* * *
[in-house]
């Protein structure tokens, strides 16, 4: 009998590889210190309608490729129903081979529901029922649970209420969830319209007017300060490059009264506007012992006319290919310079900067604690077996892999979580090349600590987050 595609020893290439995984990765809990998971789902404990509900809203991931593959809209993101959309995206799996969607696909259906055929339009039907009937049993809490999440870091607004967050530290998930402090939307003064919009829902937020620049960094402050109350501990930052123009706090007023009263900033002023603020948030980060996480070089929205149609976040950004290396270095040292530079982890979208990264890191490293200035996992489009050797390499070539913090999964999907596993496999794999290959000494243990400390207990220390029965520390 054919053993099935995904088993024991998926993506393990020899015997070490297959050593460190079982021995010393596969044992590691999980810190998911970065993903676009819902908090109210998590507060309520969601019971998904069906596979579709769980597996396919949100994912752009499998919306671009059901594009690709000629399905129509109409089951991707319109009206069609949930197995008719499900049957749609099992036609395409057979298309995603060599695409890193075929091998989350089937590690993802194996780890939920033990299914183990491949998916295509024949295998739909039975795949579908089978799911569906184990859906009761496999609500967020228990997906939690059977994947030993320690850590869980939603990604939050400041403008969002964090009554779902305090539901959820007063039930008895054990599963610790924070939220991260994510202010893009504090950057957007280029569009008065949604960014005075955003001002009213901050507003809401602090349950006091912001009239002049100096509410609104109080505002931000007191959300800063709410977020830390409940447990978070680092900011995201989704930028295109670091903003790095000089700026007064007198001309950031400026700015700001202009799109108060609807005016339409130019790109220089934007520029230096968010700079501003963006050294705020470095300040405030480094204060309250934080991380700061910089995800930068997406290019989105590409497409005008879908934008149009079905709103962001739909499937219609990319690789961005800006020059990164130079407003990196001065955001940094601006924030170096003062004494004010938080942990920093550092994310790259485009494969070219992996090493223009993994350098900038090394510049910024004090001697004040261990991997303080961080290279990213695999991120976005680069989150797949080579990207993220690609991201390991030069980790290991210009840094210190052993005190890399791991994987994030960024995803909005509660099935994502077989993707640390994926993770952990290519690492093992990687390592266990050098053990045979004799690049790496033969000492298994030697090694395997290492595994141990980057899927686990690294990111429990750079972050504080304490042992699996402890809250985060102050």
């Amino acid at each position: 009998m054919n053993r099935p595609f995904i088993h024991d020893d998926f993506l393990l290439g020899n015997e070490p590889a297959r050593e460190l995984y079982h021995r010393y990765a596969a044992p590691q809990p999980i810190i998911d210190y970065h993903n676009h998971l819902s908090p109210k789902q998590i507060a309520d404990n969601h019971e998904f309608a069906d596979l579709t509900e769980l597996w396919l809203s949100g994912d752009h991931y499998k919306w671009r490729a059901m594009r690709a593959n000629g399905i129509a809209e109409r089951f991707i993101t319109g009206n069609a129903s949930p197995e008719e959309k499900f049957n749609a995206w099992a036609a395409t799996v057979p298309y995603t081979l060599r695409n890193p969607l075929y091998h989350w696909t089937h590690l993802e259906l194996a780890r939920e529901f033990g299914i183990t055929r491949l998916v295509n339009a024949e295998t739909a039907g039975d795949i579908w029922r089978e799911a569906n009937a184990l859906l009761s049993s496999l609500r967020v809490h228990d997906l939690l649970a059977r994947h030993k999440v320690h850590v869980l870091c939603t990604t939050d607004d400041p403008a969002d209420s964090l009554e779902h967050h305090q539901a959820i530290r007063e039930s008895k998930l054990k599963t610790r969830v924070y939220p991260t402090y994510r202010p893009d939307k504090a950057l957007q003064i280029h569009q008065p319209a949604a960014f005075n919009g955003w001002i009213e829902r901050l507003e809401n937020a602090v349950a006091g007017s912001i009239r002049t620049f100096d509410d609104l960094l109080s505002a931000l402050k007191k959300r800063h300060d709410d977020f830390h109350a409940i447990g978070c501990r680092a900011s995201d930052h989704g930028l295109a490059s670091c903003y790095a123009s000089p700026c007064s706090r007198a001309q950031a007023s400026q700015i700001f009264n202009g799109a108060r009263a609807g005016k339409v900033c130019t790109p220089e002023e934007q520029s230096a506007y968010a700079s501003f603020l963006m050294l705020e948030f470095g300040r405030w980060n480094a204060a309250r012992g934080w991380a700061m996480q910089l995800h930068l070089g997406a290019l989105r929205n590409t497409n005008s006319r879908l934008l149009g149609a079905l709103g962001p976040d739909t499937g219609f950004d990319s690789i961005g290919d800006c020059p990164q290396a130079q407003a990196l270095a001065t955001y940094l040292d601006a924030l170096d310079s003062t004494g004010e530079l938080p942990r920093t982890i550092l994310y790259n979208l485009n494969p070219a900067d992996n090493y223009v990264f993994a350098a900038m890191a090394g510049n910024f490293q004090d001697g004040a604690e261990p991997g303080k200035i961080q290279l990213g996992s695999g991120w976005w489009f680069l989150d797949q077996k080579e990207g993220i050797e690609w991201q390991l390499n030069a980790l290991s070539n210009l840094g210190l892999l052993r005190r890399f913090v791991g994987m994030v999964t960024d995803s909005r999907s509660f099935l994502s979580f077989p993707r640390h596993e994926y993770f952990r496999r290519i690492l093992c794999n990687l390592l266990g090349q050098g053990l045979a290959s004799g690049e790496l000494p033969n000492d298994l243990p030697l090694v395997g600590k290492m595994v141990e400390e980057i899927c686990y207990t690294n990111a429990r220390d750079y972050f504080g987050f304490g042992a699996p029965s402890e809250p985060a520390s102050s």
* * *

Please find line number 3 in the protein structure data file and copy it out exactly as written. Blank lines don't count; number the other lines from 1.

């Amino acid at each position: 009998m054919n053993r099935p595609f995904i088993h024991d020893d998926f993506l393990l290439g020899n015997e070490p590889a297959r050593e460190l995984y079982h021995r010393y990765a596969a044992p590691q809990p999980i810190i998911d210190y970065h993903n676009h998971l819902s908090p109210k789902q998590i507060a309520d404990n969601h019971e998904f309608a069906d596979l579709t509900e769980l597996w396919l809203s949100g994912d752009h991931y499998k919306w671009r490729a059901m594009r690709a593959n000629g399905i129509a809209e109409r089951f991707i993101t319109g009206n069609a129903s949930p197995e008719e959309k499900f049957n749609a995206w099992a036609a395409t799996v057979p298309y995603t081979l060599r695409n890193p969607l075929y091998h989350w696909t089937h590690l993802e259906l194996a780890r939920e529901f033990g299914i183990t055929r491949l998916v295509n339009a024949e295998t739909a039907g039975d795949i579908w029922r089978e799911a569906n009937a184990l859906l009761s049993s496999l609500r967020v809490h228990d997906l939690l649970a059977r994947h030993k999440v320690h850590v869980l870091c939603t990604t939050d607004d400041p403008a969002d209420s964090l009554e779902h967050h305090q539901a959820i530290r007063e039930s008895k998930l054990k599963t610790r969830v924070y939220p991260t402090y994510r202010p893009d939307k504090a950057l957007q003064i280029h569009q008065p319209a949604a960014f005075n919009g955003w001002i009213e829902r901050l507003e809401n937020a602090v349950a006091g007017s912001i009239r002049t620049f100096d509410d609104l960094l109080s505002a931000l402050k007191k959300r800063h300060d709410d977020f830390h109350a409940i447990g978070c501990r680092a900011s995201d930052h989704g930028l295109a490059s670091c903003y790095a123009s000089p700026c007064s706090r007198a001309q950031a007023s400026q700015i700001f009264n202009g799109a108060r009263a609807g005016k339409v900033c130019t790109p220089e002023e934007q520029s230096a506007y968010a700079s501003f603020l963006m050294l705020e948030f470095g300040r405030w980060n480094a204060a309250r012992g934080w991380a700061m996480q910089l995800h930068l070089g997406a290019l989105r929205n590409t497409n005008s006319r879908l934008l149009g149609a079905l709103g962001p976040d739909t499937g219609f950004d990319s690789i961005g290919d800006c020059p990164q290396a130079q407003a990196l270095a001065t955001y940094l040292d601006a924030l170096d310079s003062t004494g004010e530079l938080p942990r920093t982890i550092l994310y790259n979208l485009n494969p070219a900067d992996n090493y223009v990264f993994a350098a900038m890191a090394g510049n910024f490293q004090d001697g004040a604690e261990p991997g303080k200035i961080q290279l990213g996992s695999g991120w976005w489009f680069l989150d797949q077996k080579e990207g993220i050797e690609w991201q390991l390499n030069a980790l290991s070539n210009l840094g210190l892999l052993r005190r890399f913090v791991g994987m994030v999964t960024d995803s909005r999907s509660f099935l994502s979580f077989p993707r640390h596993e994926y993770f952990r496999r290519i690492l093992c794999n990687l390592l266990g090349q050098g053990l045979a290959s004799g690049e790496l000494p033969n000492d298994l243990p030697l090694v395997g600590k290492m595994v141990e400390e980057i899927c686990y207990t690294n990111a429990r220390d750079y972050f504080g987050f304490g042992a699996p029965s402890e809250p985060a520390s102050s």